4.12.5 Whole genome sequencing of L. monocytogenes 309

4.12.6 Sources and control of L. monocytogenes 312

4.12.7 L. monocytogenes outbreaks 315

4.13 Staphylococcus aureus 324

4.13.1 General description 324

4.13.2 Infections associated with St. aureus 325

4.13.3 Virulence factors 326

4.13.4 Sources and control 326

4.14 Clostridium perfringens 328

4.14.1 General description 328

4.14.2 Cl. perfringens infections 328

4.14.3 Sources and control 330

4.15 Clostridium botulinum 330

4.15.1 General description 330

4.15.2 Cl. botulinum intoxication 331

4.15.3 Sources and control 332

4.16 Bacillus cereus group 332

4.16.1 General description 332

4.16.2 B. cereus foodborne infections 334

4.16.3 Virulence traits 335

4.16.4 Sources and control 336

4.17 Enterococcus and Streptococcus species. 338

4.17.1 General description 338

4.17.2 Enterococcus faecalis and E. faecium 339

4.17.3 Streptococcus pyogenes, Group A streptococci 340

4.17.4 Virulence traits 341

4.18 Emerging and uncommon foodborne pathogens 342

4.18.1 Arcobacter genus 346

4.18.2 Campylobacter concisus 349

4.18.3 Enteroaggregative Escherichia coli (EAEC), E. coli O55 and E. coli O26 350

4.18.4 Escherichia albertii 355

4.18.5 Providencia alcalifaciens 358

4.18.6 Clostridium difficile 359

4.18.7 Mycobacterium paratuberculosis 363

4.18.8 Acinetobacter species 364

4.18.9 Nanobacteria 365

Chapter 5: Foodborne pathogens: viruses, toxins, parasites and prions 366

5.1 Foodborne viruses 366

5.1.1 Norovirus 370

5.1.2 Hepatitis A 376

5.1.3 Hepatitis E. 381

5.1.4 Rotaviruses 382

5.1.5 Small round viruses, astroviruses, Sapporo-like viruses, adenoviruses and parvoviruses 384

5.1.6 Human enteroviruses 386

5.2 Seafood and shellfish poisoning 387

5.2.1 Ciguatera poisoning 388

5.2.2 Scombroid poisoning 388

5.2.3 Paralytic shellfish poisoning 389

5.2.4 Diarrhaeic shellfish poisoning 389

5.2.5 Neurotoxic shellfish poisoning 390

5.2.6 Amnesic shellfish poisoning 390

5.3 Foodborne parasites: eucaryotes 391

5.3.1 Toxoplasma gondii 392

5.3.2 Taenia saginata and T. solium 393

5.3.3 Echinococcus multilocularis and E. granulosus 393

5.3.4 Cyclospora cayetanensis 394

5.3.5 Cryptosporidum parvum 396

5.3.6 Anisakis simplex 398

5.3.7 Trichinella spiralis 398

5.4 Mycotoxins 399

5.4.1 Aflatoxins 400

5.4.2 Ochratoxins 402

5.4.3 Fumonisins 403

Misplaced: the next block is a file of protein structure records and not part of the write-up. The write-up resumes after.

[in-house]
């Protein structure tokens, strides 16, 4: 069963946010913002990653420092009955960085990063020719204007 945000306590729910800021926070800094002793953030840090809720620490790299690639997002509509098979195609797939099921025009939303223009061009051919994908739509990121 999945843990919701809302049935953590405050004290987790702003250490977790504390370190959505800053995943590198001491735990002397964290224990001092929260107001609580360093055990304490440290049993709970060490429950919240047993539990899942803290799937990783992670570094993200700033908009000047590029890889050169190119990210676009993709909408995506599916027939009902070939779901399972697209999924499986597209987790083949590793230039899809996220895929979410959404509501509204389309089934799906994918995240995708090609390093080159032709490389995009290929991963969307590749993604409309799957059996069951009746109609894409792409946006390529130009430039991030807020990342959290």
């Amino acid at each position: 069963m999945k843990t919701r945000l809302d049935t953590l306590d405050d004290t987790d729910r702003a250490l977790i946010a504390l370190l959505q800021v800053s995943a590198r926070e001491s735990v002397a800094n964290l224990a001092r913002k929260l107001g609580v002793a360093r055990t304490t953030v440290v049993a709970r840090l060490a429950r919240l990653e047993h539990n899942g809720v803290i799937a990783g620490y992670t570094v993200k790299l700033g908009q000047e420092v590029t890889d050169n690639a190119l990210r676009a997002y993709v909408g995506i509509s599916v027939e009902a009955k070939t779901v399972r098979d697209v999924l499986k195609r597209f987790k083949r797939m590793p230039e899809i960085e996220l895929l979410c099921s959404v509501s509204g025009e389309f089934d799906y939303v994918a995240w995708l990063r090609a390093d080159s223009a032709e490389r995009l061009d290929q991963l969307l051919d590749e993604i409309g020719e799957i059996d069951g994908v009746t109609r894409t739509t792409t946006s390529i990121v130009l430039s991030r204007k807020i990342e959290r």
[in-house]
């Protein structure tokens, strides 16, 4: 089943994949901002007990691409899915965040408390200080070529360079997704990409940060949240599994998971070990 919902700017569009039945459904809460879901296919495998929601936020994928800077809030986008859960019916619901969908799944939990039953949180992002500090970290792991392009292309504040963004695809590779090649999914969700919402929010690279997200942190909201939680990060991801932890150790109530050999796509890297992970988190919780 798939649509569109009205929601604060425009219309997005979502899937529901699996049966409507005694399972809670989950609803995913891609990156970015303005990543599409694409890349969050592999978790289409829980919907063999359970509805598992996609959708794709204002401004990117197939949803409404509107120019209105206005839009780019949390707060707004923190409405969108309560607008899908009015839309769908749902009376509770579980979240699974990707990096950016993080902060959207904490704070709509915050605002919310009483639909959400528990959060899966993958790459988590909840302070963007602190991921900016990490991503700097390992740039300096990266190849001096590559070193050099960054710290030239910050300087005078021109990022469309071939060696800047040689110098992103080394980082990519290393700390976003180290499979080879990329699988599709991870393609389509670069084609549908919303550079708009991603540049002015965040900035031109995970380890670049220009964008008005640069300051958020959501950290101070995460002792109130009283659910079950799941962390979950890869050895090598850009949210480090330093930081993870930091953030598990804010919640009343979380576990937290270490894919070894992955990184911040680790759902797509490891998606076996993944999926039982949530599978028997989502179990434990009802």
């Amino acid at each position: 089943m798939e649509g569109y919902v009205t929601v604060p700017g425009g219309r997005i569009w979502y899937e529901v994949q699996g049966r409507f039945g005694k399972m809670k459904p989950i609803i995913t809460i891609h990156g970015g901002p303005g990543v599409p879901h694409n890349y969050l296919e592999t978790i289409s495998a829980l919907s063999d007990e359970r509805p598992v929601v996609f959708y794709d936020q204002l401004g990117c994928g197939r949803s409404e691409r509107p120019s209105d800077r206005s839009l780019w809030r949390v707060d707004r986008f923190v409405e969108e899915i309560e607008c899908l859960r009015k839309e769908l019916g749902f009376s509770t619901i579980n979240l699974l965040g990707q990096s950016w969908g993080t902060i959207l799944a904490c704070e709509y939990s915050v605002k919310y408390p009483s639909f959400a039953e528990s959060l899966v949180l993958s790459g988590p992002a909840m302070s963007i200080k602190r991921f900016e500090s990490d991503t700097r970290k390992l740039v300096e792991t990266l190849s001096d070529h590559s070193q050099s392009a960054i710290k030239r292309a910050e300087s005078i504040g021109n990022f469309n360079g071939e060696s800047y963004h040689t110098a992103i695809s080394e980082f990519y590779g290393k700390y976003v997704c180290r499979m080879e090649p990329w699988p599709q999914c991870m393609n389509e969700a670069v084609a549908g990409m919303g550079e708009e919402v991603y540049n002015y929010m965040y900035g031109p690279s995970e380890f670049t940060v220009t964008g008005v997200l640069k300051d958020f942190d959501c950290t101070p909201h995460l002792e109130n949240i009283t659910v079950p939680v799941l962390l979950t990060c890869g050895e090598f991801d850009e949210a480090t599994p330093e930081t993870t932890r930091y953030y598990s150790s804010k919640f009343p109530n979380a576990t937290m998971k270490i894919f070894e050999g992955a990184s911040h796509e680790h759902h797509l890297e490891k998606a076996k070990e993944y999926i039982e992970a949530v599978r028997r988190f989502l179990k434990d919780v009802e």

5.4.4 Zearalenone 403

5.4.5 Trichothesenes 403

5.4.6 Prions and transmissible spongiform encephalopathies 404

Chapter 6 : Methods of detection and characterisation 407

6.1 Prologue 407

6.2 Conventional methods 414

6.2.1 Culture media 416

6.2.2 Sublethally injured cells 419

6.2.3 Viable but nonculturable bacteria (VBNC) 421

6.3 Rapid sampling methods 422

6.3.1 Sample preparation 423

6.3.2 Separation and concentration of target 423

6.4 Rapid end detection methods 426

6.4.1 ATP bioluminescence techniques and hygiene monitoring. 427

6.4.2 Protein detection 429

6.4.3 Flow cytometry 429

6.4.4 Biosensors 430

6.4.5 Impedance (conductance) microbiology 433

6.5 DNA-based molecular typing and proteomic methods 435

6.5.1 Polymerase chain reaction (PCR) 436

6.5.2 Microarrays 439

6.5.3 Loop-mediated isothermal amplification (LAMP) technique 441

6.5.4 Pulsed-field gel electrophoresis (PFGE) 442

6.5.5 Restriction fragment length polymorphism (RFLP) 444

6.5.6 Amplified fragment length polymorphism (AFLP) 445

6.5.7 Random amplification of polymorphic DNA (RAPD) 445

6.5.8 Repetitive-element polymerase chain reaction (Rep-PCR) 446

6.5.9 Nucleic acid sequence-based amplification (NASBA) 447

6.5.10 Multiple locus variable number tandem repeat analysis (MLVA) 447

6.5.11 PCR-probe based serotyping 449

6.5.12 Ribotyping 450

6.5.13 MALDI-TOF 450

6.6 Identification and typing methods based on high-throughput DNA sequencing 451

6.6.1 Conventional 7-loci multilocus sequence typing (MLST) 452

6.6.2 Genome sequence based MLST 454

6.6.3 (Plate 19)-cas array typing 457

6.6.4 Single nucleotide polymorphism-based (SNP) analysis 458

6.7 Specific detection procedures and acceditation 459

6.7.1 Aerobic plate count 460

6.7.2 Salmonella serovars 461

6.7.3 Campylobacter 465

6.7.4 Enterobacteriaceae and E. coli 467

6.7.5 Pathogenic E. coli, including E. coli O157:H7 470

6.7.6 Shigella species 472

6.7.7 Cronobacter genus 473